The first crop will be lettuce, radishes, and spinach with crops in parallel bins on the shelves above and below. bear in mind that the room these are in varies from 5-30C, just as a winter time greenhouse would. Other test objectives include:
1. Test the effectiveness of the LED full spectrum lights (7W draw!) as grow lights, comparing these to the sunlight coming in the south exposure window behind the rack.
2. Test the hybrid soil enrichment techniques, aquaponics, and vermicomposting system on a small scale before deploying a similar system in an enclosed greenhouse (scheduled spring 2015).
3. Build and program the control system which will allow nearly unattended operation. The system is intended to be transparent to the growing operation, only requiring the human touch on the plants.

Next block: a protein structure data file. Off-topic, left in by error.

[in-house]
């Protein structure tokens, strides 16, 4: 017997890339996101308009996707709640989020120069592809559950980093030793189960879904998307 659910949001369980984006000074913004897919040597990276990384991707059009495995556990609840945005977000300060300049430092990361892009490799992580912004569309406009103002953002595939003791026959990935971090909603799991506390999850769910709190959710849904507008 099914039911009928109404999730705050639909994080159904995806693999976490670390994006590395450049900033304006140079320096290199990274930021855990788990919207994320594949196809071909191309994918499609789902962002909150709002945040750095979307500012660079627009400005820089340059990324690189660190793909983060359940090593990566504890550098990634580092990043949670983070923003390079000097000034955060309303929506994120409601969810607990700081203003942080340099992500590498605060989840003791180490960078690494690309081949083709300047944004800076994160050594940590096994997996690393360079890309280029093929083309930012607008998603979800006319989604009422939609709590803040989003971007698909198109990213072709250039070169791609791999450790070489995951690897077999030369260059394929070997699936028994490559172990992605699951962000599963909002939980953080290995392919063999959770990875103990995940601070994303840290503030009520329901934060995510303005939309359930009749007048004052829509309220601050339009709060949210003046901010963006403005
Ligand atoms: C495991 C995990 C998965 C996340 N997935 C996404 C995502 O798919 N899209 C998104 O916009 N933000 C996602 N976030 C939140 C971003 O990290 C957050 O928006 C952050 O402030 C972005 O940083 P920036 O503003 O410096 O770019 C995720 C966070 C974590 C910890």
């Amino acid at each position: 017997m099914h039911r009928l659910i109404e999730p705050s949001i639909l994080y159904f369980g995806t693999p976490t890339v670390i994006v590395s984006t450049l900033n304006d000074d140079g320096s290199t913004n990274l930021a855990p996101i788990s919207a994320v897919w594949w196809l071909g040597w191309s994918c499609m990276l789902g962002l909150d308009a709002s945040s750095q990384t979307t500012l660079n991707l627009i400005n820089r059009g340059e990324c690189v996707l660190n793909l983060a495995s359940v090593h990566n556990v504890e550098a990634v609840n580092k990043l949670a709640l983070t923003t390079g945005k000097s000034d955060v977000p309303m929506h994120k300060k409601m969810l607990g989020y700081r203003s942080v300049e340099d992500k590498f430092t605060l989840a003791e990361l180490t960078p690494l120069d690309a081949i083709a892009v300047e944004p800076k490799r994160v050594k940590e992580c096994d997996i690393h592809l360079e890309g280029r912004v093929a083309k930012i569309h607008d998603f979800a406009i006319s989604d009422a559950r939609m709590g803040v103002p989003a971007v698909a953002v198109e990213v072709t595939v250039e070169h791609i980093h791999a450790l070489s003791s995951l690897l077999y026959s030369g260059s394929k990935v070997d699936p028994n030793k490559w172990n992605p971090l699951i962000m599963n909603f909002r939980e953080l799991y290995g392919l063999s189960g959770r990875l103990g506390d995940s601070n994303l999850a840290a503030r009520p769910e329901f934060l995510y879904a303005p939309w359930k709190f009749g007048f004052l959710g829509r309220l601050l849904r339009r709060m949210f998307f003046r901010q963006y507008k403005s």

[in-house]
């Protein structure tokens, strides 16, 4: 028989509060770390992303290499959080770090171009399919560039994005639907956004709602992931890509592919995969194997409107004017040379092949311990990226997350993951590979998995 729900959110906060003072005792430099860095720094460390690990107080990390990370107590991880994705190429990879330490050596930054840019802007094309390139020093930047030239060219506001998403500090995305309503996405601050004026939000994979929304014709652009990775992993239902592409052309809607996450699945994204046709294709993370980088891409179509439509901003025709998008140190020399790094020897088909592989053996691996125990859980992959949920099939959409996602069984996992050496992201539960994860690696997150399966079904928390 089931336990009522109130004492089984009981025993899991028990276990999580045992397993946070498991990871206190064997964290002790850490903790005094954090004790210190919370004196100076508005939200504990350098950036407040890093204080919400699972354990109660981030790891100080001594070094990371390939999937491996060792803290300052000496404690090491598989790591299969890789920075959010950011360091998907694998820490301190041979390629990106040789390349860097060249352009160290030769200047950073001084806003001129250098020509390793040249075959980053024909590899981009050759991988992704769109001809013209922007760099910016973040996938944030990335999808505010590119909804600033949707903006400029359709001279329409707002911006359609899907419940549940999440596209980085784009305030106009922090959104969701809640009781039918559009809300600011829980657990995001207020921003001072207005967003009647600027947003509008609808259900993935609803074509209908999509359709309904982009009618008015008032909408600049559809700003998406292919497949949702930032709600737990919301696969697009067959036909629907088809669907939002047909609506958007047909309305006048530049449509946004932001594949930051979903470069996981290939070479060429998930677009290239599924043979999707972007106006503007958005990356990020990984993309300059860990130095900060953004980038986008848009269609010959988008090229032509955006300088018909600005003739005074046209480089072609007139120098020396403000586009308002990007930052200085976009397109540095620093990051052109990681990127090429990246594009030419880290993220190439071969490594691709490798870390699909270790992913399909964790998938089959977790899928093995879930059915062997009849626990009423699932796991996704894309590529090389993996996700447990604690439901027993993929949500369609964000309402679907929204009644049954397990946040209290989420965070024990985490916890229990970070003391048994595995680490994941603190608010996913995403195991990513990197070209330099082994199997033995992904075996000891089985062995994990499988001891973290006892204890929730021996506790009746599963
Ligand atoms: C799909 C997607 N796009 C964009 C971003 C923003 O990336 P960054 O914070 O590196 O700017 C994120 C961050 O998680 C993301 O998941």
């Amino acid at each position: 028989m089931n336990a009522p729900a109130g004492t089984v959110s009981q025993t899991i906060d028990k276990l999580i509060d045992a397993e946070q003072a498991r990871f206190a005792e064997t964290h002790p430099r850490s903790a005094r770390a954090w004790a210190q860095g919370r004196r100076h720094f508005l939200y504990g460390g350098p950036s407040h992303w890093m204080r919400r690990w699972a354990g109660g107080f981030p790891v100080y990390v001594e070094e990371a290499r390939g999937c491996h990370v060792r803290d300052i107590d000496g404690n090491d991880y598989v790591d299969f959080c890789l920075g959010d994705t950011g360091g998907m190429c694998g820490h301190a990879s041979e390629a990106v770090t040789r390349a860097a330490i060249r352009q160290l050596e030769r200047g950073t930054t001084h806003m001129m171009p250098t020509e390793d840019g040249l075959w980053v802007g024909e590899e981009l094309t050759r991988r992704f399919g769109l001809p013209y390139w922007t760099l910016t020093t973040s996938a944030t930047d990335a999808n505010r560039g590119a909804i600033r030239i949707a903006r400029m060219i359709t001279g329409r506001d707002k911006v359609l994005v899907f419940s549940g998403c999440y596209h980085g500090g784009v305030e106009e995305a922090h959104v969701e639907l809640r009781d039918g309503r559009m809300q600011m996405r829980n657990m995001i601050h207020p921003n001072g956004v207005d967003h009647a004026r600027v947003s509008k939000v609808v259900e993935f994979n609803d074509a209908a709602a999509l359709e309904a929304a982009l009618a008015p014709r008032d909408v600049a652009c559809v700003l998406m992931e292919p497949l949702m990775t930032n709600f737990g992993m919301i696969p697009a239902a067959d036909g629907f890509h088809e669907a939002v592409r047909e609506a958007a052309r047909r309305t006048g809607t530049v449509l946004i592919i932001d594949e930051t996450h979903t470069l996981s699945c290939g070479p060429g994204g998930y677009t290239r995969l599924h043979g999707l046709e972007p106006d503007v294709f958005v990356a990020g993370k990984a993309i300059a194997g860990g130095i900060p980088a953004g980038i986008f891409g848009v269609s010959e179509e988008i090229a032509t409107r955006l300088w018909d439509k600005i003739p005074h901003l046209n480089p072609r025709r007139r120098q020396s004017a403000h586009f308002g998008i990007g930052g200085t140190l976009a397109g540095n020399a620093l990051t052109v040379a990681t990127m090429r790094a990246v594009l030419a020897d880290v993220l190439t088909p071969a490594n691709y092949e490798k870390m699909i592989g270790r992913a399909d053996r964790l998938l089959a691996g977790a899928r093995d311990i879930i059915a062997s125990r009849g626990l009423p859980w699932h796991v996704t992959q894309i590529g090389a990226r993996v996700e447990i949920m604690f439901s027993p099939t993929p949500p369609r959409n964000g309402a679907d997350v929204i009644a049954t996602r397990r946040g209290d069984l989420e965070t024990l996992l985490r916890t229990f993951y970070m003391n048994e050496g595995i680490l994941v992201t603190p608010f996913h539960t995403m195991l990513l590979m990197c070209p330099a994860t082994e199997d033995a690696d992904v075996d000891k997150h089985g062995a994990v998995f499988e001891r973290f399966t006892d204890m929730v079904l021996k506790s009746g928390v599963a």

4. Create a fully documented, scalable, and open design which may be replicated allowing apartment dwellers to grow a fairly substantial amount of food in a very small space with minimal expense and effort.
Yes, you read that right… this is to be a fully documented open hardware project! Stay tuned for updates both here on G+ as well as issyroo.org,
PS. Dear stoners… this project will be vastly disappointing to you. Even though I live in Colorado, I don’t grow or use pot. This is not to say these techniques won’t work for it, but I just don’t know and I won’t be finding out. I don’t have anything against Cannabis, but we do Federal and State contracting and subcontracting. I must test clean, and abide by federal laws. Besides… It’s just not my cup of tea… more for you! 🙂